I Bet You Say That to All the Boys

The Colour of Red

Two for a Tenor (2021)


A founder member of and actor with KODE Theatre Company (2004). Three productions to date:

One for the Road

Ritual for Dolls



Twice Winner: London Radio Playwright’s Festival

Winner: Dickens Museum Anniversary Short Story Competition

Twice Winner: Mid and North West Radio Play Competition

Shortlisted: P.J. O’Connor Award (Radio)

Shortlisted: Society of Irish Playwright’s O.Z. Whitehead One Act Play Competition.

Second Place: Edith Ruddick Award – Radio Play

Shortlisted: Mid and North West Short Story Competition

Shortlisted: Irlam Fringe Festival 2014

Winner: Claremorris Fringe Theatre Festival 2013, Shortlisted: 2014, 2015, 2016

As Reviewer/Reader/Shortlister

Woolwich Young Radio Playwright’s Competition – Shortlist reader for three years.

London Radio Playwright’s Competition – shortlist reader for two years.

Currently holding several 'reader' positions but sworn to secrecy on them all.


Writer in association with Claddagh Films, Kinvara, Co. Galway

Channel 31 - a short film, played Galway Film Festival 2010 (and other festivals) 

Getting In - Short film 2020, Multiple Film Festivals.


Finished my first one - hasn't everyone?

Now busy writing the second. I think it's going to be quite good.

Young Balally Players go boy-racing in April.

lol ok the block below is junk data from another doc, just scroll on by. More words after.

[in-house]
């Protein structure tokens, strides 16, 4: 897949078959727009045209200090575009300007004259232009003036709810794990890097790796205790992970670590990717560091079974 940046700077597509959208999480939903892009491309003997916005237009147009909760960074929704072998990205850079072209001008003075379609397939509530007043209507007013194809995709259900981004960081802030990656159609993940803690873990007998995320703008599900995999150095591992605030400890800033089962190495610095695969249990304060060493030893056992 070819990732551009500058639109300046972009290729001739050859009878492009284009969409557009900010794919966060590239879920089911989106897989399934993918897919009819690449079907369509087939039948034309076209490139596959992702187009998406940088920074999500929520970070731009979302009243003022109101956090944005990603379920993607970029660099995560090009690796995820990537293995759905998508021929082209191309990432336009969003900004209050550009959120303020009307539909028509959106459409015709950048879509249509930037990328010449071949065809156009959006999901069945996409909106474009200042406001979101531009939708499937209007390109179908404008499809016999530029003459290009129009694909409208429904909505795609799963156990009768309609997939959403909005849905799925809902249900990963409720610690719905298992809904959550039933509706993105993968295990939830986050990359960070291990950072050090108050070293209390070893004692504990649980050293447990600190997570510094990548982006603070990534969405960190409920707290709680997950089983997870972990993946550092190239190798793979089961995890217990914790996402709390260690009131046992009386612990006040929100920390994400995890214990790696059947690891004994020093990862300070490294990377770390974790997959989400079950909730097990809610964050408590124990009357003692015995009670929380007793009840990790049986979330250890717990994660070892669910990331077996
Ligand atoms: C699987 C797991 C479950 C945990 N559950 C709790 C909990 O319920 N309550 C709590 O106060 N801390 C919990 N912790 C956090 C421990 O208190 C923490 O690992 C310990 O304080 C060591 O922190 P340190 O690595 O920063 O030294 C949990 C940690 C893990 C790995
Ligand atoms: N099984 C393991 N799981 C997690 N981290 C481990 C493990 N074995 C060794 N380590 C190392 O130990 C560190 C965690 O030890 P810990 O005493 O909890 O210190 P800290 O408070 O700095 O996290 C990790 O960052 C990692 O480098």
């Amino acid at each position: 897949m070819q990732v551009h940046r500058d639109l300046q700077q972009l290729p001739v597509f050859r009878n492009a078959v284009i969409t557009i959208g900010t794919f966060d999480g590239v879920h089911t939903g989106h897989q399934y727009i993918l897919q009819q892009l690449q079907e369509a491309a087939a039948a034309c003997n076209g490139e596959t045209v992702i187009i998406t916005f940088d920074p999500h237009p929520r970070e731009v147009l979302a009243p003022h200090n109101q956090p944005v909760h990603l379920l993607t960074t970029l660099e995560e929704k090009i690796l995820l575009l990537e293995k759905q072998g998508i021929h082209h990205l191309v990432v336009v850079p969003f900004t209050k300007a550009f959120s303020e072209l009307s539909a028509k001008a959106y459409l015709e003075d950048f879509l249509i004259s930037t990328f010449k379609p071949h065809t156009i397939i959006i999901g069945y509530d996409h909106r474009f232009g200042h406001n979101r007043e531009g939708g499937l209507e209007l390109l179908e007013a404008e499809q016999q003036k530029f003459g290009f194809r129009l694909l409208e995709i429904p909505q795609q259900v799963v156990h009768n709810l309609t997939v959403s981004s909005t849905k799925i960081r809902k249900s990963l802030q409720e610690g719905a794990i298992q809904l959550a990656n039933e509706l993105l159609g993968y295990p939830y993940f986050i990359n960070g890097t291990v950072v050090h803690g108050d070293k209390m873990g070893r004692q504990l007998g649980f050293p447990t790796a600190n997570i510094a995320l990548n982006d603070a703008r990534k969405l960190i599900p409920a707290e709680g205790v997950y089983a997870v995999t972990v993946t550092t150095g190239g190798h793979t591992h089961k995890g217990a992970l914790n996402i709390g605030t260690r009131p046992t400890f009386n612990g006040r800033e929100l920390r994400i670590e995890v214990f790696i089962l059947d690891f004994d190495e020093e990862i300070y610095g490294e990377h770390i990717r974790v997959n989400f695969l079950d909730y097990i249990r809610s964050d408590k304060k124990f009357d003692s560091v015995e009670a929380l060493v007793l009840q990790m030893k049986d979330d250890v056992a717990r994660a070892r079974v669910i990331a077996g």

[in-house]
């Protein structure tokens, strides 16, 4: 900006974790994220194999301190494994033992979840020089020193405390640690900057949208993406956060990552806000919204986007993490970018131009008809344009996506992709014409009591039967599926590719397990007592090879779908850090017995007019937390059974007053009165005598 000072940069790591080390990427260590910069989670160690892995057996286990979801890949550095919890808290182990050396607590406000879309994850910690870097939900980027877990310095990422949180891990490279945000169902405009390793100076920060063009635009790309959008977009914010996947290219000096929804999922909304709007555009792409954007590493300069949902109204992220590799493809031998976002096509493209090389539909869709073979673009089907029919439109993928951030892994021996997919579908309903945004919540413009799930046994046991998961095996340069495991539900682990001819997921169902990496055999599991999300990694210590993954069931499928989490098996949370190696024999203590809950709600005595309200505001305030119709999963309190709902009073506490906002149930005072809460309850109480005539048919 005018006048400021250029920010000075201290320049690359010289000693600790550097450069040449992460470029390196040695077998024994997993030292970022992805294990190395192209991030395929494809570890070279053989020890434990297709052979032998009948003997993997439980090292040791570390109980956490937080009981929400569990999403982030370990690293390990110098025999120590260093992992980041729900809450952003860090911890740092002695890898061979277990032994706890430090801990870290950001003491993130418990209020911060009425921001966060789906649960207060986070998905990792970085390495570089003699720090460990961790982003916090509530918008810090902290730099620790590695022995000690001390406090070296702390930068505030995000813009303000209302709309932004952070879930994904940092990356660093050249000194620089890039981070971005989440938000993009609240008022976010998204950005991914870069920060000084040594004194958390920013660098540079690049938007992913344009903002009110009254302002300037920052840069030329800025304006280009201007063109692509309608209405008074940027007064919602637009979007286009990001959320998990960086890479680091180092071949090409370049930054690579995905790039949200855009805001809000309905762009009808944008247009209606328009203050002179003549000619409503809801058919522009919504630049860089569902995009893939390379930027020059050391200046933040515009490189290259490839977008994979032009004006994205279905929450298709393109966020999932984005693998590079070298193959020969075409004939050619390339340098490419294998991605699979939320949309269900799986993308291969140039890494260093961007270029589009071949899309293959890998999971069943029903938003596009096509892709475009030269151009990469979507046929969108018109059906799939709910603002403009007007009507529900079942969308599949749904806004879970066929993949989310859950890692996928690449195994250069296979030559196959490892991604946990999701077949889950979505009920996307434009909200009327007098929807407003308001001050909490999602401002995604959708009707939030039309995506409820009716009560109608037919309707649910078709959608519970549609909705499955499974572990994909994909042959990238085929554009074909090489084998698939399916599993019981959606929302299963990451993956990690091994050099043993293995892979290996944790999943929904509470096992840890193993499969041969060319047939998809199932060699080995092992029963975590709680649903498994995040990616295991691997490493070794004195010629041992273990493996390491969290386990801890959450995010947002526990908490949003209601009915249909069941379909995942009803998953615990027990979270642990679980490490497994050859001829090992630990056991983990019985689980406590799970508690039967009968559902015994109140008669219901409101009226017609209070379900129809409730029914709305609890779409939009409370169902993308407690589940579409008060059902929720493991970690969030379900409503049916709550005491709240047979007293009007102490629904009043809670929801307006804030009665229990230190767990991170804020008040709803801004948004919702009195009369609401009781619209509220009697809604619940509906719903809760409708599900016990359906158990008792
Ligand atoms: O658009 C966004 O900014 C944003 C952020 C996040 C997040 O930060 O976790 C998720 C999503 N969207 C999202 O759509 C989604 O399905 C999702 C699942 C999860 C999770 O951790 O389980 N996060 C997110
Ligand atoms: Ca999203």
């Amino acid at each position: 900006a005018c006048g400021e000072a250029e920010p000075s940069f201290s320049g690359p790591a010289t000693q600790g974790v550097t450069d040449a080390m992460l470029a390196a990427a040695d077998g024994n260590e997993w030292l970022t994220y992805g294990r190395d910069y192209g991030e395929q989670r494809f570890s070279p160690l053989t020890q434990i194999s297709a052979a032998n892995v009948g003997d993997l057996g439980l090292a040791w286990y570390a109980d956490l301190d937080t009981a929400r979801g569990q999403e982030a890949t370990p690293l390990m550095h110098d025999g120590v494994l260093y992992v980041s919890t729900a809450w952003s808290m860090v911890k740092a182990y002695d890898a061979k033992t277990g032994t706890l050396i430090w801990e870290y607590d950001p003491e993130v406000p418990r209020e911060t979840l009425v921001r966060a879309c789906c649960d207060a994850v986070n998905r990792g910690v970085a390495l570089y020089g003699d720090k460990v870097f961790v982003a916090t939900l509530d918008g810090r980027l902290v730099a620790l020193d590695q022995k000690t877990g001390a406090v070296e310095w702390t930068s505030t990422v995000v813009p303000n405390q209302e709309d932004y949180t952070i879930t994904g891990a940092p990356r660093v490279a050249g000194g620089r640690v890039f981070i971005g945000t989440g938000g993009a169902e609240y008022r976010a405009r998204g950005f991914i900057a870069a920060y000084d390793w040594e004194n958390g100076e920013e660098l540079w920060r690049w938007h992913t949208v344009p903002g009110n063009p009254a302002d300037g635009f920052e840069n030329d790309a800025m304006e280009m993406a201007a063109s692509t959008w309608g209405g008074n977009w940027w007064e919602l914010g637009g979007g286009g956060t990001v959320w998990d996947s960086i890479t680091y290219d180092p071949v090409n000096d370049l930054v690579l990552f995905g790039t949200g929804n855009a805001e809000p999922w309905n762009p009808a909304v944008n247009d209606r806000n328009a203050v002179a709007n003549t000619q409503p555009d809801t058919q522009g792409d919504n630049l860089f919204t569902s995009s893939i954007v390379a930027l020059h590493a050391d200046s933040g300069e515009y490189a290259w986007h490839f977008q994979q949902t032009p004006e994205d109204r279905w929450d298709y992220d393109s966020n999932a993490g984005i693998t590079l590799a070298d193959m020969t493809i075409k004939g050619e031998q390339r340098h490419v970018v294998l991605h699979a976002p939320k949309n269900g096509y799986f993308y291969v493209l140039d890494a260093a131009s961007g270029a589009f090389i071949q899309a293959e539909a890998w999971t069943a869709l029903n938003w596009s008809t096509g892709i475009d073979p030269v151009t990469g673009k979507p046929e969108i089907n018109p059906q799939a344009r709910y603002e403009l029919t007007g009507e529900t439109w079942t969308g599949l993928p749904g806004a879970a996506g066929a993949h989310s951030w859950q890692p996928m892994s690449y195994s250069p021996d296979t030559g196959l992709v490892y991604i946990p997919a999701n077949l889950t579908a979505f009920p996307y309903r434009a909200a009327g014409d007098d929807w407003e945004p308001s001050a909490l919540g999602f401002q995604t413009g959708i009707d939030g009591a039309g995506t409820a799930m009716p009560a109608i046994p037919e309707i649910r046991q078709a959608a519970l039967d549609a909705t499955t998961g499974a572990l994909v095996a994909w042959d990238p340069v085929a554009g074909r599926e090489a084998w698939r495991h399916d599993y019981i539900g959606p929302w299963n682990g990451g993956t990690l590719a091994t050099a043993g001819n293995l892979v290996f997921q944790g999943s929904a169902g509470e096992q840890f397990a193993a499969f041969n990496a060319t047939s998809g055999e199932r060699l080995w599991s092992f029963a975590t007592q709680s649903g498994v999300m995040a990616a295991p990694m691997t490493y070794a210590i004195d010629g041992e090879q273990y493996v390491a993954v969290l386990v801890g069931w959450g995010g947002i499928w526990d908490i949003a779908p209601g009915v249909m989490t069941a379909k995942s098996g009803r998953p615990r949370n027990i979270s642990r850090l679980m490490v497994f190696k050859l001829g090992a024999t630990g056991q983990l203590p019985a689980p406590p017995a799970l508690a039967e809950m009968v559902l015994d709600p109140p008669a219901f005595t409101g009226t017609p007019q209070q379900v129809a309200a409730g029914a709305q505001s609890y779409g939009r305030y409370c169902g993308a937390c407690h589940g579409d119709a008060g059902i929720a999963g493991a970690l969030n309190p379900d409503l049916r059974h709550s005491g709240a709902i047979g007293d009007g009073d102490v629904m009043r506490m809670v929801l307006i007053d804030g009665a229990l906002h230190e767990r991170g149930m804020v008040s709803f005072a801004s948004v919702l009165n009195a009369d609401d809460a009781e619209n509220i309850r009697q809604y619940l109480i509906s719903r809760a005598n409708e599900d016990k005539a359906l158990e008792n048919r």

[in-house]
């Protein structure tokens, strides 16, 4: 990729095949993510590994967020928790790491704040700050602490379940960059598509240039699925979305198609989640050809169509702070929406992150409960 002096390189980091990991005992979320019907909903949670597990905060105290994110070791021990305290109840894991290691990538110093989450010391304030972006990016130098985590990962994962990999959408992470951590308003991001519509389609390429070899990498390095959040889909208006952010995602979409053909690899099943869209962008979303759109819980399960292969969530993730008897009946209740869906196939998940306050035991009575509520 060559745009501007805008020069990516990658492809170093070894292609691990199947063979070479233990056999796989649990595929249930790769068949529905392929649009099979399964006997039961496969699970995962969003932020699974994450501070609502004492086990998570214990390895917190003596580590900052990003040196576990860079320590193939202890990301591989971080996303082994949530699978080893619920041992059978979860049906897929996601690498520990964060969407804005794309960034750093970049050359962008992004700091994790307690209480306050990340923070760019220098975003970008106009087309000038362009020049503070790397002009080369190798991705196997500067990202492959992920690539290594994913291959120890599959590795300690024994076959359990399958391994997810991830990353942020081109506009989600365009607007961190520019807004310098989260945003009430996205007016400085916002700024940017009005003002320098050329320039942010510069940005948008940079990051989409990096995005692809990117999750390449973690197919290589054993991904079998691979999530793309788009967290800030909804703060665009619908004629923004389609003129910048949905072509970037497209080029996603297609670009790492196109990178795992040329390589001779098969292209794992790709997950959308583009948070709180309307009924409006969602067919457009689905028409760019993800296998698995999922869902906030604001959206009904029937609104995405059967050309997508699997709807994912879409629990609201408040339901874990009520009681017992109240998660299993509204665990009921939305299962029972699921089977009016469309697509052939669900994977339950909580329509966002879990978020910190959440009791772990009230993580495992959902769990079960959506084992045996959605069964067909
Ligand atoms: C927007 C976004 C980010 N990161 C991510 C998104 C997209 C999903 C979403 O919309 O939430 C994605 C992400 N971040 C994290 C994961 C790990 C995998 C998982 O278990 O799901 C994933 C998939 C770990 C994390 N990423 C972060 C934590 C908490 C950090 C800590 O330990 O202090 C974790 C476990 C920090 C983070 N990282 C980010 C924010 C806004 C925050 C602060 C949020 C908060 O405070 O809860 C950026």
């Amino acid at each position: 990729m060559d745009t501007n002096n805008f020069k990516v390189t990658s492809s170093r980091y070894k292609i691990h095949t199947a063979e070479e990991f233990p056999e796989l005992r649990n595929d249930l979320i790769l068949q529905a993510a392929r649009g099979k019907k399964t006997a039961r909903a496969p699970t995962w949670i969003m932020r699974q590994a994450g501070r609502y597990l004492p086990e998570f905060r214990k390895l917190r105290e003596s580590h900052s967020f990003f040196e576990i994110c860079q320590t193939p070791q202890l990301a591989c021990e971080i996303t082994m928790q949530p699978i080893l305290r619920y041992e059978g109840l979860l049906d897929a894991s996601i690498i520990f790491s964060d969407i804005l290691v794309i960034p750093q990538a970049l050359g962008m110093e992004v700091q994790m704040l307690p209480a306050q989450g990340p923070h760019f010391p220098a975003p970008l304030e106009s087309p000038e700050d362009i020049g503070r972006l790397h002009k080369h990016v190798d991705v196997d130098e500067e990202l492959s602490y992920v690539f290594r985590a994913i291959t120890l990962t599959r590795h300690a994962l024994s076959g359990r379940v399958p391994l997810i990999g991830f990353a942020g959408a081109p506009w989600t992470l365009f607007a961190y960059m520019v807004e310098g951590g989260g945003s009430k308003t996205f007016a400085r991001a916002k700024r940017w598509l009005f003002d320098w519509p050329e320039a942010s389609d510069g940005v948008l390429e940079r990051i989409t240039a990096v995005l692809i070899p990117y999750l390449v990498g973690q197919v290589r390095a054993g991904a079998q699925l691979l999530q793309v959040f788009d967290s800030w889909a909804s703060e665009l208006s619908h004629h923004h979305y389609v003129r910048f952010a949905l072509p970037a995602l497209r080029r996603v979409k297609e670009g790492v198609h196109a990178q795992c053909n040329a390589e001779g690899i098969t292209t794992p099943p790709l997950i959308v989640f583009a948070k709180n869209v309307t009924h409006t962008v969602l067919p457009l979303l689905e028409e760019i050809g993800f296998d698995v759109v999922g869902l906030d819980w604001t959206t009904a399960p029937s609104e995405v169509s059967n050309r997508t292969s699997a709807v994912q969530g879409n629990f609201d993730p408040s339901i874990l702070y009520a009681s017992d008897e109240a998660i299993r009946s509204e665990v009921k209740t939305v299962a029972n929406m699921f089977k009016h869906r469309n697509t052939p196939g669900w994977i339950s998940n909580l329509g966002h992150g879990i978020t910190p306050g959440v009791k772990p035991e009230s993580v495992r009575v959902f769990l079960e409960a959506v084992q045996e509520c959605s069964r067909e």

I spotted this little 'thing' about the up-coming production of my play and thought I might repost it here. Hope that's okay.

Young Balally Players go Boy-Racing in April.

Director Oran O'Rua is bringing a fairly recent play to the Mill Theatre Studio space in April with a very recently formed group of young actors within Balally Players.

The play is 'The Moon Cut Like A Sickle' by Ken Armstrong.

It's a drama written for a teenage cast and is centred around the theme of so-called 'boy-racing'.

The dialogue is fast paced and the writing gives ample scope to tap into the energy and drive of an enthusiastic group of young players.

That's exactly what Oran has assembled.

His rehearsal schedule is underway and the production opens in the Mill Theatre Studio at 8pm on Tuesday 15 April and runs until Saturday 19 April.

The Tom Waits song 'Romeo is Bleeding' has a line that gives not only the title of the play, but also commentary on the way a gang divides into watchers and doers, before and after the inevitable tragic consequence of its dangerous bravado is acted out.

"... and they all try to stand like Romeo beneath the moon cut like a sickle ..."

The play first came to the attention of Balally Players last summer when some members of the group participated in rehearsed readings as part of the The Drama League of Ireland (DLI) organised ‘New Irish Writing’ programme.

The playwright Ken Armstrong, who lives and works in Castlebar, Co Mayo was one of four writers who reached the final workshops in that programme.

'The Moon Cut Like A Sickle' was first performed by 'Do You Playhouse' in their native Castlebar, as well as in Sligo's Hawkswell Theatre. The theatre group is for young people aged 13 to 18 and was founded by Oisín Heraghty and Donna Ruane in 2003.